What should women do about the gender pension gap?

Much like the gender pay gap, there is also a notable inequality in the retirement savings between men and women. What steps can women take to bridge the gender pension gap?

In this video, financial journalist MOIRA O'NEILL explores the reasons why women tend to have less retirement income than men. She also looks at the practical steps women can take to start saving earlier and more effectively for the future selves.


Robin Powell:
Most of us are familiar with the gender pay gap — the fact that women are often paid less than men for doing the same job. But another example of inequality that receives less attention is the gender pension gap. On average, women have substantially less money saved for retirement than men. So why is that?

Moira O'Neill: Women just don’t have as much retirement income as men, and there are all sorts of reasons for this. One is there may be a difference in attitudes to saving and investing; another difference is the pay gap, which has an impact on retirement income. So, women earning less than men during their careers. And another key difference is that women tend to pick up the bulk of childcare responsibilities or caring responsibilities, which can mean they are reducing their work or they’re out of the workforce for a period, and they have those gaps to make up.

RP: It’s important that everyone starts investing for retirement as early as possible, and ensures they’re investing enough. But, says Moira O’Neill, it’s essential that women do.

MO: When I have interviewed women who are in their fifties, and I’ve asked them about what regrets do you have? About what you might have done differently, early in life in terms of finances; they’ve said to me: “I wish I’d started a pension. I wish I’d started a long term savings plan of my own. I wish I hadn’t been reliant on my husband or partner for a retirement income,” one said, “I wish I’d just looked at a long term graph of the stock market, so I could have seen what it might do for me. And that might have been,” she said, “the kick up the backside I needed to start investing.”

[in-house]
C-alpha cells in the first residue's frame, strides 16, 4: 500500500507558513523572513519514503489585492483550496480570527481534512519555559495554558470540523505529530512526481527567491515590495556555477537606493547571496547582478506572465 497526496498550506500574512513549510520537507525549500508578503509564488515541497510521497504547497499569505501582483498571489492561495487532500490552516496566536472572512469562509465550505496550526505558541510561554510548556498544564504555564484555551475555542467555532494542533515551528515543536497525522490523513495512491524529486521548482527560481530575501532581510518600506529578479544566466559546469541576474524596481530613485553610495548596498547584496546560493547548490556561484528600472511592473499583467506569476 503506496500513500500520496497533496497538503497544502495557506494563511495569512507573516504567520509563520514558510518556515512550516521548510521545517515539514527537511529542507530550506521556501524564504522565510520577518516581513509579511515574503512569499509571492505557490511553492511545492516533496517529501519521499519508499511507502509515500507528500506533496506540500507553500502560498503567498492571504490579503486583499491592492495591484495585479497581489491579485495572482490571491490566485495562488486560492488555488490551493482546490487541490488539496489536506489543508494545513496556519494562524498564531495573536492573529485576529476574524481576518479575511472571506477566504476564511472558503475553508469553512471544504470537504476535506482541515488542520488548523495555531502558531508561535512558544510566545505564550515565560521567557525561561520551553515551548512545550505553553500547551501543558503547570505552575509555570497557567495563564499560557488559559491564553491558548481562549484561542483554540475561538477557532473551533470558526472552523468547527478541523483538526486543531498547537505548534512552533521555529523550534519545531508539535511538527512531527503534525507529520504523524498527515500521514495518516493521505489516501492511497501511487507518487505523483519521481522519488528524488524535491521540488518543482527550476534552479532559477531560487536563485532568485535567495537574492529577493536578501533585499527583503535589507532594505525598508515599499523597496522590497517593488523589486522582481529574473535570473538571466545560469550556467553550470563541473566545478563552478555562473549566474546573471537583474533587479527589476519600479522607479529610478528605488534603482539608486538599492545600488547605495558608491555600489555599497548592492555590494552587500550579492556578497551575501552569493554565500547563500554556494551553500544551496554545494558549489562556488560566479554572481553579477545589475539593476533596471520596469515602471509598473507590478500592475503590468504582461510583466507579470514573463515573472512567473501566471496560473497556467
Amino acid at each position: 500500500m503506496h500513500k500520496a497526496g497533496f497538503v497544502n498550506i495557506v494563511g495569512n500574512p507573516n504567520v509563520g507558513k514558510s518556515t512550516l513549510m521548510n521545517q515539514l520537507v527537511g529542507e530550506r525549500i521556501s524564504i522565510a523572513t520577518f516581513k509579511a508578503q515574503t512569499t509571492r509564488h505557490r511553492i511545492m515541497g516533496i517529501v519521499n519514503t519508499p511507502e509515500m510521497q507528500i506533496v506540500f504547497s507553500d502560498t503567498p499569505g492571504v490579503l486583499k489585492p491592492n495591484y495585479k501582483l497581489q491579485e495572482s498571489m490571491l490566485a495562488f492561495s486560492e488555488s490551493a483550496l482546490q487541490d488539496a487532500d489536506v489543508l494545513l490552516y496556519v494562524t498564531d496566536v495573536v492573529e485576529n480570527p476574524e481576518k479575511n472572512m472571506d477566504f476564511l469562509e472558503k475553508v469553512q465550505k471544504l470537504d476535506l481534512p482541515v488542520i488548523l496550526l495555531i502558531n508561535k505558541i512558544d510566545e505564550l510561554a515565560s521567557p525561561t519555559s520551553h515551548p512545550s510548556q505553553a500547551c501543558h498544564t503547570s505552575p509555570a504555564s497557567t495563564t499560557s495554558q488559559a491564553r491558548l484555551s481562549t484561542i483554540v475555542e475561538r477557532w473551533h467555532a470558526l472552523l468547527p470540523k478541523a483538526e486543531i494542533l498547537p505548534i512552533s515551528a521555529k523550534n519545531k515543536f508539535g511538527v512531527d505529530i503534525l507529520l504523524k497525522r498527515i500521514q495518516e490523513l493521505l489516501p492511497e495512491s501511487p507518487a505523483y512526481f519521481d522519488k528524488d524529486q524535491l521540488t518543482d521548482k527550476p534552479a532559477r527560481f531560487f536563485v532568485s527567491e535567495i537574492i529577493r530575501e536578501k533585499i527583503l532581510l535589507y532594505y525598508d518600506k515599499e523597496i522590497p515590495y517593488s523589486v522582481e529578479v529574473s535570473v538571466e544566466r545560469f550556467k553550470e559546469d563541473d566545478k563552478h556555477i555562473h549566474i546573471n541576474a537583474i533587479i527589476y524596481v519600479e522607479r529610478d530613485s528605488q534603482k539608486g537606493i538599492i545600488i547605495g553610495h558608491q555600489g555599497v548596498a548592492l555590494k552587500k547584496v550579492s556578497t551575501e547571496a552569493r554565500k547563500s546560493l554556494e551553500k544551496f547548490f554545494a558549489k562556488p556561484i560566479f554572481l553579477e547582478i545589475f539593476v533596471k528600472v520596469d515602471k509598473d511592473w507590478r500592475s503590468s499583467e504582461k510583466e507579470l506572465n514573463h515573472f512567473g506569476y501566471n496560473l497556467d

RP: Women often make big sacrifices for their families. But Moira’s advice to women is simple: don’t neglect your own financial security.

MO: Women might want to save for the children, they might want to save for family holidays, they might want to prioritise having a good lifestyle now and a good family lifestyle now. And they may not think about the future in so great detail, but I think they need themselves first. We need to put ourselves first. The children won’t want to see you living an impoverished lifestyle in retirement, that’s the last thing they’re going to want for their mother.

RP: Young women, of course, often have other commitments, like paying off student loans, or saving for a deposit on a house. They also want to enjoy life. Moira has two suggestions for them. First, don’t rush into making unnecessary purchases. Secondly, think of money in terms of the hours you have to work to earn it.

MO: If money is converted into time, it becomes much more precious a commodity. And so you need to therefore think about that pair of shoes – do I really want to buy it, if I’ve spent two days working for it? Or that amazing handbag, is it really worth a month of my work?

RP: Ultimately, there’s a balance to strike between spending now and saving for the future. But the earlier women think about it the better.